The lack of hydrogen does not directly imply that the planets are habitable, however. Their atmospheres could be oppressively hot, like that of Venus (which suffers from a runaway greenhouse effect) or extremely lightweight, like Mars' atmosphere (which is so thin that water can't flow on the surface).

This artist's rendition shows what the planets of the TRAPPIST-1 system might look like. (Image credit: NASA/JPL-Caltech)

"One of these four [TRAPPIST-1 planets] could be a water world," Hannah Wakeford, a fellow at STScI and a co-author of the new paper, said in the same statement. "One could be an exo-Venus, and another could be an exo-Mars. It's interesting because we have four planets that are at different distances from the star. So we can learn a little bit more about our own diverse solar system, because we're learning about how the TRAPPIST star has impacted its array of planets."

The new study was published yesterday (Feb. 5) in the journal Nature Astronomy.

TRAPPIST-1 made headlines last year after NASA's Spitzer Space Telescope and other observatories confirmed the existence of seven rocky planets in the system. Four planets were announced last year as a part of that study, and the other three planets were discovered in 2016 by the European Southern Observatory's (ESO) Transiting Planets and Planetesimals Small Telescope (TRAPPIST) in Chile, according to NASA. Hubble also did a previous hydrogen study of TRAPPIST-1b and 1c in 2016.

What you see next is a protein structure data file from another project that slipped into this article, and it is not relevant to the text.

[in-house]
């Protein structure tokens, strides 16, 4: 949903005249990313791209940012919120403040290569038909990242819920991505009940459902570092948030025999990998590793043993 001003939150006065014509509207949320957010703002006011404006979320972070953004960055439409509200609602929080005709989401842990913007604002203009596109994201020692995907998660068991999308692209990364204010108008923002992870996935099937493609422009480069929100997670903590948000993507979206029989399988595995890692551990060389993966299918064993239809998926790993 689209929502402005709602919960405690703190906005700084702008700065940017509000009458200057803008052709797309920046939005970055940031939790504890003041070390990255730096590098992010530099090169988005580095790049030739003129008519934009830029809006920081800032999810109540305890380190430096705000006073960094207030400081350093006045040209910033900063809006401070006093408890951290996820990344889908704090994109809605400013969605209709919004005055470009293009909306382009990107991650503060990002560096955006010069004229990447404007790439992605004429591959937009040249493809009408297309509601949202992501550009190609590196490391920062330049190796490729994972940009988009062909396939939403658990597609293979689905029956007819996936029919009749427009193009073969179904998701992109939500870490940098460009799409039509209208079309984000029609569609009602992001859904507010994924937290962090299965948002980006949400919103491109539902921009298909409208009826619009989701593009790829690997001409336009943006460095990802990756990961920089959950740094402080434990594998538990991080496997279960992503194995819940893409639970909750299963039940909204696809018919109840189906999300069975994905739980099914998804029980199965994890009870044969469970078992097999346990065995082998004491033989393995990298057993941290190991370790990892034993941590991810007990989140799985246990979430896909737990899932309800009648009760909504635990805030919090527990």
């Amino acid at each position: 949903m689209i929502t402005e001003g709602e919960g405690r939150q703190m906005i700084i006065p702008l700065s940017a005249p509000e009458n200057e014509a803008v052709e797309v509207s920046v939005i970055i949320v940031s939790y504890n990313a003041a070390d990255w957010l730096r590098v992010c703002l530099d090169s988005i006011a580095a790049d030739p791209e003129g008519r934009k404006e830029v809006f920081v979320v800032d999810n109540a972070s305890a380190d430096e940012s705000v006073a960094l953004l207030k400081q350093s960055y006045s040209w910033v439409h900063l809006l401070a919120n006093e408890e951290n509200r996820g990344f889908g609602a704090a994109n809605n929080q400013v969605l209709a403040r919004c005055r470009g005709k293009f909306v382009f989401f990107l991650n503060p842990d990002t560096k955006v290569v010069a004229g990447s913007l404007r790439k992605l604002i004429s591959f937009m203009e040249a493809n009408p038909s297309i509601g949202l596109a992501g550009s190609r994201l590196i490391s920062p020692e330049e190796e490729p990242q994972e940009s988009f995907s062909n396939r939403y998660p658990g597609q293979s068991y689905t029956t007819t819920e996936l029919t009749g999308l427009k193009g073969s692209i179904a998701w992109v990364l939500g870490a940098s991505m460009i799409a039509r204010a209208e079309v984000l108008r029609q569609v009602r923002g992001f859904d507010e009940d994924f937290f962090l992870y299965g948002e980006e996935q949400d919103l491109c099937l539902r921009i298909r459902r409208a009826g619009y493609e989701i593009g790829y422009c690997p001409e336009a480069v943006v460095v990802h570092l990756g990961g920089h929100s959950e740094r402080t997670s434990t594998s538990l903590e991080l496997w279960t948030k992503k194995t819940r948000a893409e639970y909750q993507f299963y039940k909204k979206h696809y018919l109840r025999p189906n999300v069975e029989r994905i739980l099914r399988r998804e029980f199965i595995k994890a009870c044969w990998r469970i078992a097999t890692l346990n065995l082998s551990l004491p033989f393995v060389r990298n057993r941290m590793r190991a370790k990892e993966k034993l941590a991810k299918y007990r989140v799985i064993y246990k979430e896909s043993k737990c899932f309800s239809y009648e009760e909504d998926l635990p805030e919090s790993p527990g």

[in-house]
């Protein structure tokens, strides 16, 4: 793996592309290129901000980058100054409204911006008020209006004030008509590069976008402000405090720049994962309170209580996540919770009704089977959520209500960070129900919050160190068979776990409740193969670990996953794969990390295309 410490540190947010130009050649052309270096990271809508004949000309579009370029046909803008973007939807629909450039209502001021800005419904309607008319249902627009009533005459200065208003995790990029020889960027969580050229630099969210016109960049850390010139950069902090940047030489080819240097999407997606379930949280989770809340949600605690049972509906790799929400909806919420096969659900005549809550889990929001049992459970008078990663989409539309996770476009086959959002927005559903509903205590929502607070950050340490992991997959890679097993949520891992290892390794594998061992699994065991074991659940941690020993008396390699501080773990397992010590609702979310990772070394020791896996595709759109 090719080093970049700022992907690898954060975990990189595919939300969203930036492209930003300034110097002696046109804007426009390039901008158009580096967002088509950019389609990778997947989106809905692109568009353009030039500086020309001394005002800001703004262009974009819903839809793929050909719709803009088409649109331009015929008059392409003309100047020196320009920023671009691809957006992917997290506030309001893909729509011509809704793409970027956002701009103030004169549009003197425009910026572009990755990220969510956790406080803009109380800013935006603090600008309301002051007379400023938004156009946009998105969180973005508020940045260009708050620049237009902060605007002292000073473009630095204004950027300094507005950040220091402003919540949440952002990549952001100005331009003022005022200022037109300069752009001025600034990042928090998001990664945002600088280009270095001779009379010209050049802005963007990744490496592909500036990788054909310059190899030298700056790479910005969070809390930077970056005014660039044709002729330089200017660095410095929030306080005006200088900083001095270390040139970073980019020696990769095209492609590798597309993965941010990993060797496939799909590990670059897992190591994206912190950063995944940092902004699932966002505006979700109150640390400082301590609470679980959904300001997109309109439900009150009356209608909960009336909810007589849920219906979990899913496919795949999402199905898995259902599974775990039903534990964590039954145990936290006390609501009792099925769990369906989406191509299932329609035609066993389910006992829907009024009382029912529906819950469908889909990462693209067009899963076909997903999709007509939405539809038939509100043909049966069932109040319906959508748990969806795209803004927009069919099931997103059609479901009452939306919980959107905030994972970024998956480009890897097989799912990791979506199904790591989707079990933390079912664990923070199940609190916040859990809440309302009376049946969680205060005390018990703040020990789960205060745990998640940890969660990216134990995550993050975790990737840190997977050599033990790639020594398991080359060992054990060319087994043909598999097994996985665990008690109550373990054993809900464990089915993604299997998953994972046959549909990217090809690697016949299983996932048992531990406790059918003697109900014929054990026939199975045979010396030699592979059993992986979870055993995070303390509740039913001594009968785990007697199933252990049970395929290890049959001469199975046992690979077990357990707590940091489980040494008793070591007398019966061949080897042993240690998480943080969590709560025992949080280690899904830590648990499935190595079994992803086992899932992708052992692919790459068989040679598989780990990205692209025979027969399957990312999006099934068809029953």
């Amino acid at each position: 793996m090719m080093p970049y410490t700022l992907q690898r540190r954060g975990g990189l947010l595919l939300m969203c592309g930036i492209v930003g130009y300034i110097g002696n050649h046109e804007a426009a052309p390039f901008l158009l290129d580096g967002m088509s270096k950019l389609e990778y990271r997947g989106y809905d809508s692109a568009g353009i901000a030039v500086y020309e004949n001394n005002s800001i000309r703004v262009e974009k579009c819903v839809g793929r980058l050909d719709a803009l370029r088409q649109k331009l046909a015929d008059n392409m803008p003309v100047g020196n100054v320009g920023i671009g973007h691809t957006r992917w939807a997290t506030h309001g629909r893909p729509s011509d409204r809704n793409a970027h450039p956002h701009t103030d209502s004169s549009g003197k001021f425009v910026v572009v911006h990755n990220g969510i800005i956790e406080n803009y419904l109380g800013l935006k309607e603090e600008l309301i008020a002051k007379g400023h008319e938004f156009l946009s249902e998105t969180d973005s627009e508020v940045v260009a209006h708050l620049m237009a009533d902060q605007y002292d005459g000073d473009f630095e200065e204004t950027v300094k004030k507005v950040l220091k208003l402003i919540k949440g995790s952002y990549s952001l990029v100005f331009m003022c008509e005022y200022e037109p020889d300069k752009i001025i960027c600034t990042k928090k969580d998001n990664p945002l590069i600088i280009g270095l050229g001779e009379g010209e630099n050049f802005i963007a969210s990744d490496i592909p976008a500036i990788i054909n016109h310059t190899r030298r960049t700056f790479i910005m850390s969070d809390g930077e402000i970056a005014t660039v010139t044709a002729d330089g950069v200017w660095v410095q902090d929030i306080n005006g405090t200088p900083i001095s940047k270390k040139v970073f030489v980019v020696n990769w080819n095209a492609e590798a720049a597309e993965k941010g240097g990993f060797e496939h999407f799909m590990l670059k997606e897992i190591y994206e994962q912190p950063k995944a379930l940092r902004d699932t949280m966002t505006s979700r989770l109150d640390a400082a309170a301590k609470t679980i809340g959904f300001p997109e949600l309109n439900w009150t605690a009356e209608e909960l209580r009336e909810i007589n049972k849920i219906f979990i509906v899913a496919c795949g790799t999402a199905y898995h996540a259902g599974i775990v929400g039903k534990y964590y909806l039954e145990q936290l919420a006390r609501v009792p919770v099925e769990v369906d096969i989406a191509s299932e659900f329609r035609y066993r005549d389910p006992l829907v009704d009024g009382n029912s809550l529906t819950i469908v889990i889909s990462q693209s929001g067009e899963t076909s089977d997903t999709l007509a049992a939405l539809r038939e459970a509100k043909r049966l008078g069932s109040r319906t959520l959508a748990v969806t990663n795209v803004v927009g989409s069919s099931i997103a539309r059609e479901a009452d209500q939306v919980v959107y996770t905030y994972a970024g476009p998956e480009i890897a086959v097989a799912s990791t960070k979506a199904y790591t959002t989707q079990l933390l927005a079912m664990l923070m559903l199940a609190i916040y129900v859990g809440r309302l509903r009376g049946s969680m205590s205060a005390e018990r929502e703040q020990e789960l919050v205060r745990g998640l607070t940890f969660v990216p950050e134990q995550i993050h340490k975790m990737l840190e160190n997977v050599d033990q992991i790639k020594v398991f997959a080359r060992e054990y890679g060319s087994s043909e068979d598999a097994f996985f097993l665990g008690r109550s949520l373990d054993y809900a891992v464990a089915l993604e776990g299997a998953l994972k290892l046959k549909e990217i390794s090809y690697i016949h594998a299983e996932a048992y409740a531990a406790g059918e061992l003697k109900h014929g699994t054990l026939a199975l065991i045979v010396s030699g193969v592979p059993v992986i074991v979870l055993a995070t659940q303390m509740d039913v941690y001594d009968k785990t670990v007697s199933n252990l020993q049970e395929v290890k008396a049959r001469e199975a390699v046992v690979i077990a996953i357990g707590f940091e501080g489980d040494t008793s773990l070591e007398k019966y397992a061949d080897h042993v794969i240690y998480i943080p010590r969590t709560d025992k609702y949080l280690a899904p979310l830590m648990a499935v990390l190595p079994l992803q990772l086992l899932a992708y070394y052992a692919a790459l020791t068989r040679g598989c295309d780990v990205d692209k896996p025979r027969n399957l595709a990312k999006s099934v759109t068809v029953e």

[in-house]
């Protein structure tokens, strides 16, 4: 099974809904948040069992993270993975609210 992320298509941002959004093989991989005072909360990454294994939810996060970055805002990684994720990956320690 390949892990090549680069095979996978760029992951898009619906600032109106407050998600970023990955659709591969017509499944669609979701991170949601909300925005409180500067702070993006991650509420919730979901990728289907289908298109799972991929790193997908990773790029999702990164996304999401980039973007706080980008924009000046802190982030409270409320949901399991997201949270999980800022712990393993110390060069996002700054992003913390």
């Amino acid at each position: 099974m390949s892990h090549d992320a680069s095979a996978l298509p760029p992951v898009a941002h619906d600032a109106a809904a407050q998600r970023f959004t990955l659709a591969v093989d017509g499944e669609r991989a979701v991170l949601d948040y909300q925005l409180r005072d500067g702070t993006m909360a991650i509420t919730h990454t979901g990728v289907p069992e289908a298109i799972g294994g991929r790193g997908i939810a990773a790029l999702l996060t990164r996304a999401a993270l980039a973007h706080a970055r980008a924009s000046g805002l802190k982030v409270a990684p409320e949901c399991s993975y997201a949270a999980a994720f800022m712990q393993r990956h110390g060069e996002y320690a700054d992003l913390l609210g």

A separate study published today in the journal Astronomy & Astrophysics suggests that some of the TRAPPIST-1 planets host a lot of water. Several ground-based and space-based telescopes surveyed the seven planets, estimated their density and determined that they are mostly rocky, with some of the planets holding up to 5 percent of their mass in the form of water. That's roughly 250 times more than what Earth's oceans hold, according to a statement from the ESO.